This course will investigate the history of the Sicilian Mafia from its roots as small local criminal bands rooted in a rural, agricultural environment through its development into a major global crime syndicate via its expansion into the urban US landscape. Special attention will be paid to how the environment and ecological corruption have historically been a foundation of the Mafia’s power and wealth.
The course is structured into three confluent parts:
- a diachronic study of the Sicilian Mafia and United States’ Cosa nostra from the 1860s to present day (taking into special account Lucky Luciano’s role in fostering a collaboration between the United States and Italian factions)
- an examination of the most important criminal investigations and trials as well as a study of the various attempts law enforcements on both sides of the ocean have made to collaborate and pass effective legislation to stem the expansion of organized crime (evaluating particularly the laws still most used today, such as the RICO act in the United States and similar laws in Italy)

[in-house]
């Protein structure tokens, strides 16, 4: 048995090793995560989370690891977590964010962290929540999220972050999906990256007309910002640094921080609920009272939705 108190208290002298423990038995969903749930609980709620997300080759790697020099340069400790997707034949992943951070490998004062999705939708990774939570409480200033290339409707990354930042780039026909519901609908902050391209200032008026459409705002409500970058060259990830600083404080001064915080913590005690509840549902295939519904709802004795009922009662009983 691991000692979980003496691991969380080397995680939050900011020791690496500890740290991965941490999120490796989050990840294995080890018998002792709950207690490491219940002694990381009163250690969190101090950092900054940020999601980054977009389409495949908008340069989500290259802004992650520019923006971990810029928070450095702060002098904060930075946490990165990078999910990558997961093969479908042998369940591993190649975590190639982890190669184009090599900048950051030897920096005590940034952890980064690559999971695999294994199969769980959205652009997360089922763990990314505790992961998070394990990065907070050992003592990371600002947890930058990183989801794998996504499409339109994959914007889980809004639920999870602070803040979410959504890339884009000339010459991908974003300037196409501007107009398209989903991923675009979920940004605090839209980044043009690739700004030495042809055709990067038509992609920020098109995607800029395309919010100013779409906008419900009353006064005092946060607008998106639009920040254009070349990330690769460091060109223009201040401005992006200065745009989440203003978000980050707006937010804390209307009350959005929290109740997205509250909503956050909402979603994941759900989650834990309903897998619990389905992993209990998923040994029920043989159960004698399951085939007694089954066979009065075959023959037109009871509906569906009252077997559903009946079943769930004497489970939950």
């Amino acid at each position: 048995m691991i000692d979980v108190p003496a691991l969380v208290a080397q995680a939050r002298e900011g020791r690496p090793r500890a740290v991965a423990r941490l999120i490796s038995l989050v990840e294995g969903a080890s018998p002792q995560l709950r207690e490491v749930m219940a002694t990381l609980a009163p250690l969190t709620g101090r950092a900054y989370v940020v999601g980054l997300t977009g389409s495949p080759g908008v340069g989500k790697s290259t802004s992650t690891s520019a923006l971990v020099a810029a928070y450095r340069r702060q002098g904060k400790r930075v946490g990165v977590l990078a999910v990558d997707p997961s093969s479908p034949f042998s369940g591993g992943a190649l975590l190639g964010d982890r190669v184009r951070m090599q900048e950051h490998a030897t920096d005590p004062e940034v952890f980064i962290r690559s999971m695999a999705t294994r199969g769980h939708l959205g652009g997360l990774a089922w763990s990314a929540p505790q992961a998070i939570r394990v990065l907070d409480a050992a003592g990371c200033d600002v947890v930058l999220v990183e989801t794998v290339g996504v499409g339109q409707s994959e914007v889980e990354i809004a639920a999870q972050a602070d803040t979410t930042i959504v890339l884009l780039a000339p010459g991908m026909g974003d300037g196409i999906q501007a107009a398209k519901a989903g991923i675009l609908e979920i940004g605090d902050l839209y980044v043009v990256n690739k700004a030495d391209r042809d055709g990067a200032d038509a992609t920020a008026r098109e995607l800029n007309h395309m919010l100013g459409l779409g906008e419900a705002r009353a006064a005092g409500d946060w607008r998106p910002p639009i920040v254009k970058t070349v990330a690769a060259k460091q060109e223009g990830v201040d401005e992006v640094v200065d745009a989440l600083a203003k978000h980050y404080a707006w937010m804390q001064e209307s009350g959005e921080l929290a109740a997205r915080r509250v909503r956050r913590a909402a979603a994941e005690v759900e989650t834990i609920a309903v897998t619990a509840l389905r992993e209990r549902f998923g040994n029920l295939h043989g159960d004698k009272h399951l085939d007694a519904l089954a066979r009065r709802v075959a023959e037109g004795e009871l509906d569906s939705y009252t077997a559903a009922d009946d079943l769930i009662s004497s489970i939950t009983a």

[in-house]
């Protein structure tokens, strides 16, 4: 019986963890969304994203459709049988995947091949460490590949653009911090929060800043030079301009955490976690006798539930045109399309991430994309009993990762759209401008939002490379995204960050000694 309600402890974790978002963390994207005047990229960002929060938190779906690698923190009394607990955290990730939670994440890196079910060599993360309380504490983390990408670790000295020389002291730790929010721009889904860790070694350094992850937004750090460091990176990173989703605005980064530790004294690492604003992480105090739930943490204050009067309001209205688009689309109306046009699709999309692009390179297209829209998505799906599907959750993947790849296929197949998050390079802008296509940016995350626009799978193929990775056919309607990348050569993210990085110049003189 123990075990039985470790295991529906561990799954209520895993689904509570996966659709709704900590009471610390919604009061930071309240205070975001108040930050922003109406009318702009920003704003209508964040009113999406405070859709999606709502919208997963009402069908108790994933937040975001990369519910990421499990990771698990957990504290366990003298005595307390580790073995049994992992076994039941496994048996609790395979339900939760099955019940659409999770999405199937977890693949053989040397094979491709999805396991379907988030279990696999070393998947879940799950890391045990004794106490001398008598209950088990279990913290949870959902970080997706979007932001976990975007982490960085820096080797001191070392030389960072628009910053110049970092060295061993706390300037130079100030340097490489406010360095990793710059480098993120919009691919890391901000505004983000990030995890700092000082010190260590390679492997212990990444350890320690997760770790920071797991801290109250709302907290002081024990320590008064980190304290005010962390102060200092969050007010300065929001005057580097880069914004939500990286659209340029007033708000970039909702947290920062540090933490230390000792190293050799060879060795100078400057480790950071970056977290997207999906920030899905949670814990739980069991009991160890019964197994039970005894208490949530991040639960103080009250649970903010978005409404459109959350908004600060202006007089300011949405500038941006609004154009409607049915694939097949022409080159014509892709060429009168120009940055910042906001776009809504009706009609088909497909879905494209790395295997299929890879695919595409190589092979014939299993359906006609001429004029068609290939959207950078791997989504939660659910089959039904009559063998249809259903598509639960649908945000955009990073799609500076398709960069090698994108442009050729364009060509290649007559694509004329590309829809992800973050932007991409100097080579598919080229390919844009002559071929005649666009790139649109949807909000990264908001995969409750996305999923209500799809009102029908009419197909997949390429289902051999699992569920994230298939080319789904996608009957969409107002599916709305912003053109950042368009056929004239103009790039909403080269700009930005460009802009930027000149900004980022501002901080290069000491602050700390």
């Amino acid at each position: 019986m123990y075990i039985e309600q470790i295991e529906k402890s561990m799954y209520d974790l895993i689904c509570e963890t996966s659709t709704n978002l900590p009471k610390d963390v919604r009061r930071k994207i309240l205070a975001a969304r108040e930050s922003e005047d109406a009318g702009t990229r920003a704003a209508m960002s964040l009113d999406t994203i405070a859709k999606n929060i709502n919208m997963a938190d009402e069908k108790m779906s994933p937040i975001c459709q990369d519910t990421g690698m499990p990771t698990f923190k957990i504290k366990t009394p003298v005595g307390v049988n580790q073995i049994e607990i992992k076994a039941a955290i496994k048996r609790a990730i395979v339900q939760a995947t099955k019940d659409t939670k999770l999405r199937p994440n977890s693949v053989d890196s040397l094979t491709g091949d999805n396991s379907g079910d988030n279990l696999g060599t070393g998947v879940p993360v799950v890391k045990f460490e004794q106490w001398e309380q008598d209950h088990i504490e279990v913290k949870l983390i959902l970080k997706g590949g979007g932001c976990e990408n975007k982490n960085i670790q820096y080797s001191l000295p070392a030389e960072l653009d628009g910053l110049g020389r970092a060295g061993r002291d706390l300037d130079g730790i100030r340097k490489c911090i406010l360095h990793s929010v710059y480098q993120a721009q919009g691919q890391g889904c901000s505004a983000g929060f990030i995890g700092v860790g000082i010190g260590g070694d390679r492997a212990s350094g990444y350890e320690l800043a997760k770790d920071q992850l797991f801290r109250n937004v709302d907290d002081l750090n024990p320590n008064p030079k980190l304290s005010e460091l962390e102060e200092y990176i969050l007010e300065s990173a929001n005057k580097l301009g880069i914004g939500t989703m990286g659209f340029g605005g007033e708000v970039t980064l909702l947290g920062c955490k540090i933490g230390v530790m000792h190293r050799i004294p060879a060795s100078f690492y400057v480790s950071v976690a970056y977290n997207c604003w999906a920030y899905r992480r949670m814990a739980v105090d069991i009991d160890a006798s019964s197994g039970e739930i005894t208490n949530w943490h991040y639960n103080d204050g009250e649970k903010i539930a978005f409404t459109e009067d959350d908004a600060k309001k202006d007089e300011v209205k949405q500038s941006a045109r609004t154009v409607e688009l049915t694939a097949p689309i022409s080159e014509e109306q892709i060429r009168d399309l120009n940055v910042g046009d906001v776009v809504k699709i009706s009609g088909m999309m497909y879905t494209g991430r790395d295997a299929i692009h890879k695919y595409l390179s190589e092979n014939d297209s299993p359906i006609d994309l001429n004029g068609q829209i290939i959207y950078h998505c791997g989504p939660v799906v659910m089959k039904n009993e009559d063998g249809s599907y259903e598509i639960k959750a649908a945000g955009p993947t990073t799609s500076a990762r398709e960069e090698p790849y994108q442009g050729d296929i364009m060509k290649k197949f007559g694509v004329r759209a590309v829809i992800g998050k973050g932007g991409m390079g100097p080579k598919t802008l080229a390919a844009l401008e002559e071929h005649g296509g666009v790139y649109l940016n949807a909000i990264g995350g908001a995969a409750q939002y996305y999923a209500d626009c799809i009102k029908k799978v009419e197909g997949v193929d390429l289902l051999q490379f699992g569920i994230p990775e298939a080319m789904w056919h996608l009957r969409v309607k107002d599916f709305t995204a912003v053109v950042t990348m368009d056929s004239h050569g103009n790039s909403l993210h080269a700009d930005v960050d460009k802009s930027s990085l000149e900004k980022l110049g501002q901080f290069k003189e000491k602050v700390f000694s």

- a thematic study of the most significant environmental abuses tied to organized crime (the Sicilian Mafia as well as other Southern Italian crime syndicates) over the past decades: illegal constructions, alimentary fraud, illegal toxic waste disposal, the privatization of water and the mafia’s role in renewable energies.
This course does not significantly repeat material studied in Cosa nostra: Cinema of the (Anti)Mafia and taking both courses concurrently will provide a comprehensive overview of the issues surrounding organized criminality from a historical, sociological, and fictional/narrative/popular angle .